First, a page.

65 albumin variation (p = 0.561) but the interaction between group and time was marginally significant ( p = 0.068 ) Calcium, time and the interaction of calcium and time were significant in the model describing the album in in these study calves. T he variation of serum albumin with age in all animals, and in healthy vs. sick calves, is presented in Figure 4 3 and Figure 4 4. Calcium and Disease A ssociation The clinical diseases that were diagnosed in the 17 sick calves wer e navel infection, respi ratory di sease and otitis media (Table 4 3 ). As calves with otitis and respiratory disease had a similar age distribution and historically have had a common etiology in the study herd ( Mycoplasma bovis ) they were grouped for this c alculation. They also accounted for >88% of disease diagnoses. Only two calves were diagnosed with navel infection, which precluded further analysis of its association wit h serum total calcium (Table 4 5 ). In the analysis of the association between serum t otal calcium and otitis/respiratory infection calves that were classified as below the mean of serum total calcium were 2.10 times more likely to subsequently be treated for these conditions than calves tha t were above the mean (Table 4 6 ). This associati on was not statisti cally significant (95% CI = 0.49 9.00 ) but the confidence interval disclosed that calves with serum calcium below the mean for their age could be up to 9 times more likely to be diagnosed with otitis/respiratory infection compared to calves with normal calcium Calcium at B irth and its R elation to the D am s correlation matrix (Table 4 7 ) shows positive significant correlations between serum total calcium of the calf at birth with dam total calcium (p=0.008). T here was also a significant negative association (p=0.005) between serum total calcium of the dam and her parity Between colostrum characteristics and serum total calcium on day 2 significant positive correlation was only found between total calcium in second colostr um fed and serum total
66 calcium on day 2 (p=0.028) (Table 4 8). In the regression analysis, t he variable that fitted the best model to predict calf total calcium at birth was serum total calcium in t he dam, with a p value of 0.0 06 and serum total calcium o n day 2 was predicted only by total calcium in second colostrum fed (p = 0.02 0 ) (Table 4 9) Discussion Total calcium concentration in calf serum has its greatest value at birth, as it has been previously reported (Agnes et al., 1993, Cabello and Mi chel, 1977, Mohri et al., 2007, Szenci et al., 1994) In my study total calcium is higher than those reported by Szenci et al. (1994) and Mohri et al. (200 7 ), but sampling dates are not fully comparable S erum albumin were very stable during the twenty e ight days of the sampling period compared to the study presented by Naussbaum et al. (2002) that reported an elevation in plasma albumin between seven and fourteen days of age. Mohri (2007) also reported an increase in albumin in calves from birth to day f orty two of age. When serum values of healthy and sick calves were compared significant differences were only found in serum total calcium on day 28. Cabello and Michel (1977) found an almost constant difference in serum tCa between their healthy calves an d calves with diarrhea during the twenty days that their study lasted. In their study there was a significant difference in globulins (measured as the difference between total protein and albumin) between their two groups on day one and 2 of life, being a possible confounder of their results. In the present study, neither the concentration of IgG nor the proportion of calves with failure of the transfer of passive immunity was different between groups, although the overall proportion of animals that failed to obtain good passive transfer of immunity was higher than expected. The a ssociation between disease and low calcium found in calves with respiratory infection and otiti s has not been reported before but, to my knowledge, the only s tudy that tried to expl ain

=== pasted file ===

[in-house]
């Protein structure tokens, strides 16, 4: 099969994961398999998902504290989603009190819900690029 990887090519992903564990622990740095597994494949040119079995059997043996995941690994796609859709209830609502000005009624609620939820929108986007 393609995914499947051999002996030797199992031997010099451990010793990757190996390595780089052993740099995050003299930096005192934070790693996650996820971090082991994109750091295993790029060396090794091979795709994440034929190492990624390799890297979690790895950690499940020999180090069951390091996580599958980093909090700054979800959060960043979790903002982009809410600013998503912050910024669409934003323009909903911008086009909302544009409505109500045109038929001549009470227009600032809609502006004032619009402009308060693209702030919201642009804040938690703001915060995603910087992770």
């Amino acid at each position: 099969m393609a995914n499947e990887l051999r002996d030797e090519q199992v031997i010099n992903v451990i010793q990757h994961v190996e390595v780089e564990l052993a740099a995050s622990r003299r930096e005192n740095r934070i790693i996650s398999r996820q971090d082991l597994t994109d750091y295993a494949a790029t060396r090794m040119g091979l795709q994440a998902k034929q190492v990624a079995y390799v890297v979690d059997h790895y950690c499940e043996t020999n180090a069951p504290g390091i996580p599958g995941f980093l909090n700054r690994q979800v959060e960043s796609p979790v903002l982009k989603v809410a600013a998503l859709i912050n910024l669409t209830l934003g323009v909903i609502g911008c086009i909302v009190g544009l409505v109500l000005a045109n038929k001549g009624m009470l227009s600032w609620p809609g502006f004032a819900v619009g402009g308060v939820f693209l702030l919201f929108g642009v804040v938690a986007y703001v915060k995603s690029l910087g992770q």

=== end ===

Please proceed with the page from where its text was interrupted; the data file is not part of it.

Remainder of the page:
67 a relationship between serum total calcium and occurrence of disease is that reported by Cabello and Michel (1977). In the present study, I made every attempt to appropriately define the time relation ship between low calcium and disease p resentation by using the calcium measures from the sampling day immediately prior to disease diagnosis. For healthy calves this was more problematic because several sampling days from each calf were used in the analysis. One possible reason for the lack of statistical s ignificance in the association between calcium and clinical signs of disease is that the sample size needed to find an association was greater than what I had The odd s ratio of 2.10 suggest s that calcium may be an important risk factor for otitis m edia an d respiratory infection in pre weaned dairy calves and deserves further investigation. The correlation between serum total calcium and albumin in the same sample could explain the effect that serum albumin has over serum tCa An increase in serum albumin could increase the number of calcium molecules present in blood that would bind to serum albumin, producing a temporary electrostatic imbalance between the intravascular and extravascular spaces. This imbalance would be restored by ion exchange between bot h spaces due to the Donnan effect, producing an increased influx of calcium from the extravascular space into the blood stream (Fogh Andersen et al., 1993) As result of this calcium influx, serum total calcium will be increase d and ionized calcium would be modified little Albumin physiologically increases in the calf during the first forty days of age (Knowles et al. 2000, Mohri et al. 2007), but our data did not show this increase in albumin with age. The a ssociation between dam parity and serum total calcium in the cow has been widely documented and result s from lower capacity for calcium mobi lization and absorption as the age of the cow increases (Horst et al., 1990) The results of this study confirm a negative relationship between parity and cow total calcium Studies of the relationship between cow and calf calcium